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Op/Ed: Fans Don't Let Fans Drive Drunk

If you're partying today, make better choices and don't drive if you're intoxicated.

Super Bowl Sunday is traditionally a specific day where many football fans across the country gather to watch one of the largest viewed sporting events of the year. A great number of fans enjoy indulging in food and alcoholic beverages on this day. If football fans are plan on drinking during this event, designating a sober driver can help increase the chance of avoiding an alcohol-impaired-driving crash. 

By making better choices and taking appropriate steps, the facts provided by NHTSA (National Highway Traffic Safety Administration) will aid in having a safe and enjoyable Super Bowl celebration.

Impaired driving can be deadly:

  • The National Highway Traffic Safety Administration (NHTSA), along with the National Football League (NFL) and Techniques for Effective Alcohol Management (TEAM) Coalition, want to remind everyone who will be drinking while watching the Super Bowl to create a game plan to get home safely.

  • In 2010, 10,228 people were killed in motor vehicle traffic crashes that involved at least one driver or motorcycle rider with a blood alcohol concentration (BAC) of .08 grams per deciliter or higher.

  • One way to avoid impaired driving crashes is when everyone huddles up and designates a sober driver to safely transport their friends and family, who have been drinking, home.

  • Designated drivers should be over the age of 21 have a valid driver’s license, and promise to not drink alcohol before or during the game.

  • Designated drivers should be well rested and prepared to drive any distance that is required to get their impaired passengers home safely.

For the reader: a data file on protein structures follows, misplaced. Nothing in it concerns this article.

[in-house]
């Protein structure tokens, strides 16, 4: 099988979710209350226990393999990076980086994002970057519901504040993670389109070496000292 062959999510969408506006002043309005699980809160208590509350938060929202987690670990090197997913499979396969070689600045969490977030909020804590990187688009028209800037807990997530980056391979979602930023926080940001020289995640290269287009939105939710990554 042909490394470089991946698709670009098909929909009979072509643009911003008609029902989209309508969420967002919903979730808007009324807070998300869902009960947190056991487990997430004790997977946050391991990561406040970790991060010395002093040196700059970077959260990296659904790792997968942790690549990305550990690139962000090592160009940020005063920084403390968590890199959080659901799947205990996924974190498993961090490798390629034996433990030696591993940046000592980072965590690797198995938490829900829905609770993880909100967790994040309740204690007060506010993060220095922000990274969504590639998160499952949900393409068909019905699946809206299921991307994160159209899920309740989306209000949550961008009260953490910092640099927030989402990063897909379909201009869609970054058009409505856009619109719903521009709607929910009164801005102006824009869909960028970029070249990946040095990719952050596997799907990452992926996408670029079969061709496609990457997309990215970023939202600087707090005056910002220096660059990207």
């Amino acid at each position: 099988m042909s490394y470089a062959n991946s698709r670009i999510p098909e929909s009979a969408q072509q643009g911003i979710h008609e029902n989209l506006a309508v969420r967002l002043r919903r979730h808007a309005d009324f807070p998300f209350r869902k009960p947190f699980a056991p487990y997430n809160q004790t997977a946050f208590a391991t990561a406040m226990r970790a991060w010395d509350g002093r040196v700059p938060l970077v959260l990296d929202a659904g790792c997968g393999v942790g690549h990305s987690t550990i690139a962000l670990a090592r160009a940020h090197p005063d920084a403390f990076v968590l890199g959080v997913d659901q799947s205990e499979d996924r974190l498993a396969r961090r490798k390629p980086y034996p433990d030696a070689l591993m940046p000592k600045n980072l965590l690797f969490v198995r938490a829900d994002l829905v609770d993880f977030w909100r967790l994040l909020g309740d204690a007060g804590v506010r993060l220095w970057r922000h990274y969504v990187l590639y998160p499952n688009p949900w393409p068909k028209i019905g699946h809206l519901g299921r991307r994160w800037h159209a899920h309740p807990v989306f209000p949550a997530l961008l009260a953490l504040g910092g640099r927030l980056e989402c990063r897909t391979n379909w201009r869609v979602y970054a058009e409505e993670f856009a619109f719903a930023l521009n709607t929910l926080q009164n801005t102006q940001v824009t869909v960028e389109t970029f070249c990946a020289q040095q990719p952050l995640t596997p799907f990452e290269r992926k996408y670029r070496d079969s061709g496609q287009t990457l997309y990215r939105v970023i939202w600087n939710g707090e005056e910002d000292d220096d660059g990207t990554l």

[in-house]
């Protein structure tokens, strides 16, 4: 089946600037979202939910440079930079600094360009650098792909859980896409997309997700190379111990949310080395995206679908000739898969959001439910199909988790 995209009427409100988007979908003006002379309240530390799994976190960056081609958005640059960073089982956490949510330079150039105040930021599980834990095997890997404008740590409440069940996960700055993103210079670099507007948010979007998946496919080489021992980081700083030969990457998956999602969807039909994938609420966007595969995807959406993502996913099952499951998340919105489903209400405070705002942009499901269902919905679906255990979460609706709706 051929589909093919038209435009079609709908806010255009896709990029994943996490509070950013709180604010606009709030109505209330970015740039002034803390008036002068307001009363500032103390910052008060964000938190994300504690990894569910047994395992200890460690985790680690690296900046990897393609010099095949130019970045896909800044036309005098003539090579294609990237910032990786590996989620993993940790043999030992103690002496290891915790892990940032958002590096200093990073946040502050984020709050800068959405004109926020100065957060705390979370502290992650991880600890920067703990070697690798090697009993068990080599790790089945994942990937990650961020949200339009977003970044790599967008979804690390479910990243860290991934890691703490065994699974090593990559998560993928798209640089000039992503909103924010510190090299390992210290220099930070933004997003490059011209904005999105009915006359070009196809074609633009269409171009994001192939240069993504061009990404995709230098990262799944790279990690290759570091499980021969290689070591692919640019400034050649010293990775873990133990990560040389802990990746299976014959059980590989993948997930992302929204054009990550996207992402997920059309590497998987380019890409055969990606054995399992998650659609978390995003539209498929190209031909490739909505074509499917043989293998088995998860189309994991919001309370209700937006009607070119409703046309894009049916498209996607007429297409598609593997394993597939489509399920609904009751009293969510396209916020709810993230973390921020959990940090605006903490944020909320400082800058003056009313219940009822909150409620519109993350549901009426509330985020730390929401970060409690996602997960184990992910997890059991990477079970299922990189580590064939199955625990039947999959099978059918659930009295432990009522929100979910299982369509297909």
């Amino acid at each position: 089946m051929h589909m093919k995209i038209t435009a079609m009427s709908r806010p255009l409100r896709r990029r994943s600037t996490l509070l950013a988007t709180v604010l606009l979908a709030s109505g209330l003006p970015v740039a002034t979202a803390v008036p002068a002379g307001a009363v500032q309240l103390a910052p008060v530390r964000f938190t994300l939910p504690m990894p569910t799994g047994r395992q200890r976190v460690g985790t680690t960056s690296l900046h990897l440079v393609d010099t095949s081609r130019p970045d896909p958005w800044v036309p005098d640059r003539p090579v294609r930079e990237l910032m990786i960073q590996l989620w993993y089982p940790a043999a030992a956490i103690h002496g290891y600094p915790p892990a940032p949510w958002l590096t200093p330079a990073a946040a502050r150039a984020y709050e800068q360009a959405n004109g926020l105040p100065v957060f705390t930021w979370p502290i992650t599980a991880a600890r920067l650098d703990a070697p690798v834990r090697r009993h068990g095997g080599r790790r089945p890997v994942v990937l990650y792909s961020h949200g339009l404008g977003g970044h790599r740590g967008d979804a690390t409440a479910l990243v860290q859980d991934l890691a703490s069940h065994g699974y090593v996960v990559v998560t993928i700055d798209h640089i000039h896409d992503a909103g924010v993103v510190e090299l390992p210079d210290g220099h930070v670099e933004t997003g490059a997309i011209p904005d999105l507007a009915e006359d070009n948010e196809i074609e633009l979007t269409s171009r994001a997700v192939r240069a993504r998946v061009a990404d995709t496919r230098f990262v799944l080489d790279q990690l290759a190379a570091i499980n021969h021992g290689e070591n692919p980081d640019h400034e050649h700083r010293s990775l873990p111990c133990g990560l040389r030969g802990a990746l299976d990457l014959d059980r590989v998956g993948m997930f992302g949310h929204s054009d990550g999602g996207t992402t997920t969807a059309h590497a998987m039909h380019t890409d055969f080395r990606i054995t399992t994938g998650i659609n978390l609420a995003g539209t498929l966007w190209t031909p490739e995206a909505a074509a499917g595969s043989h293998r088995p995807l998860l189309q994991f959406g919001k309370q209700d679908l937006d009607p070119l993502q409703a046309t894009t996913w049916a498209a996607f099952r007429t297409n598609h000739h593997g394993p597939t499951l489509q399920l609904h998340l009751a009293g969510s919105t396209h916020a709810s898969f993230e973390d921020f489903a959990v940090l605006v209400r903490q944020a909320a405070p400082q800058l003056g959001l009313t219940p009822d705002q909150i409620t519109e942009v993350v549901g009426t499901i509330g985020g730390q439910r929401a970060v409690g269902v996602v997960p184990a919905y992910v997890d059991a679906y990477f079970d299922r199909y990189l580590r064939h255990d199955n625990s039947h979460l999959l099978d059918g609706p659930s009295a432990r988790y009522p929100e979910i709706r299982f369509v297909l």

• Over 175,000 NFL fans pledged to be designated drivers this season – a new record.

Do you know the cost of driving while intoxicated?

  • Having your driving privileges taken from you is not worth a night of drinks.

  • Some past drunk driving offenders have also received additional penalties like higher insurance rates, having their vehicle towed, and high repair costs.

If you are hosting a Super Bowl party, take appropriate steps to prevent anyone from driving while impaired:

  • Make sure all of your guests designate their sober drivers before kick-off or help arrange ride-sharing with sober drivers.

  • Find unique ways to reward the designated drivers at your party: Give them a great spot to watch the game.Whatever non-alcoholic beverage they are drinking, make sure their glass is always full. Let them have the first pass at the buffet table. Make sure their cars are easy to access when it is time to start driving people home.

  • Serve plenty of food.

  • Offer a variety of non-alcoholic choices like soft drinks, juice, and water.

  • Serve one drink at a time and serve measured drinks.

  • Only serve alcohol to guests over 21 years of age.

  • Determine ahead of time when you’ll stop serving alcohol, such as one hour before the end of the party or at the end of the third quarter of the game and begin serving coffee and dessert.

  • Add the numbers of local cab companies into your phone so they are just one touch away.

  • Be prepared for guests to spend the night if an alternative way home is not available.

If you are attending a Super Bowl party or watching at a sports bar or restaurant:

  • Designate your sober driver before the party begins and leave your car keys at home if you plan to drink.

  • Avoid drinking too much alcohol too fast. Pace yourself—eat enough food, take breaks and alternate with non-alcoholic drinks.

  • Find unique ways to recognize the designated drivers when you are out at a bar or restaurant: Offer to be the designated driver the next time you go out. Cover the cost for parking or even pay for a tank of gas. Whatever non-alcoholic beverage they are drinking, make sure their glass is always full. Pick up the tab for their food and drink.

  • Before you go out, add the numbers for local cab companies in your cell phone.

  • Always buckle up – it’s your best defense on the road.

Remember, Fans Don’t Let Fans Drive DrunkAdditional information can be found on NHTSA’s Super Bowl XLVI page

Rhonda Thompson, RN, Injury Prevention Coordinator, Trauma Services, 28050 Grand River Avenue, Farmington Hills, MI 48336. rthompson@botsford.org

Don't Drink and Drive February 05, 2012 at 03:16 PM
The image or logo is wrong. It's telling people to Drink and Drive. It's not cossed out like it should be.
Joni Hubred-Golden (Editor) February 05, 2012 at 06:36 PM
Thanks for pointing that out and submitting another version!

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